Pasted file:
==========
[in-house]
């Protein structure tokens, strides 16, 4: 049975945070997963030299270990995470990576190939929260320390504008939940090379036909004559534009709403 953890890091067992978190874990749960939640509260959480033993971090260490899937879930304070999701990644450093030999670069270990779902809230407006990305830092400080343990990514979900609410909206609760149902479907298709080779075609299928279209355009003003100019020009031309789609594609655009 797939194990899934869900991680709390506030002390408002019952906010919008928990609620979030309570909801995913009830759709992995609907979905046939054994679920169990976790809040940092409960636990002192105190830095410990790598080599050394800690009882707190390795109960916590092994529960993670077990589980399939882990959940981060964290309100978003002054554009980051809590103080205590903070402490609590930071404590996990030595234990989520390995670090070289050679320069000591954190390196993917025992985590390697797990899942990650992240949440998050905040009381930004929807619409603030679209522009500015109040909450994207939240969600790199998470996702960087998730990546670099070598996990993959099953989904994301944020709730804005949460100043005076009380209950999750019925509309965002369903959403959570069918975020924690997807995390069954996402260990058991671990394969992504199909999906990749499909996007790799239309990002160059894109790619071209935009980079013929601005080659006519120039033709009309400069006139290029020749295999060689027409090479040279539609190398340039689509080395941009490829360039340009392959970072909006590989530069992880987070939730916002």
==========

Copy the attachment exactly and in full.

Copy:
[in-house]
């Protein structure tokens, strides 16, 4: 049975945070997963030299270990995470990576190939929260320390504008939940090379036909004559534009709403 953890890091067992978190874990749960939640509260959480033993971090260490899937879930304070999701990644450093030999670069270990779902809230407006990305830092400080343990990514979900609410909206609760149902479907298709080779075609299928279209355009003003100019020009031309789609594609655009 797939194990899934869900991680709390506030002390408002019952906010919008928990609620979030309570909801995913009830759709992995609907979905046939054994679920169990976790809040940092409960636990002192105190830095410990790598080599050394800690009882707190390795109960916590092994529960993670077990589980399939882990959940981060964290309100978003002054554009980051809590103080205590903070402490609590930071404590996990030595234990989520390995670090070289050679320069000591954190390196993917025992985590390697797990899942990650992240949440998050905040009381930004929807619409603030679209522009500015109040909450994207939240969600790199998470996702960087998730990546670099070598996990993959099953989904994301944020709730804005949460100043005076009380209950999750019925509309965002369903959403959570069918975020924690997807995390069954996402260990058991671990394969992504199909999906990749499909996007790799239309990002160059894109790619071209935009980079013929601005080659006519120039033709009309400069006139290029020749295999060689027409090479040279539609190398340039689509080395941009490829360039340009392959970072909006590989530069992880987070939730916002």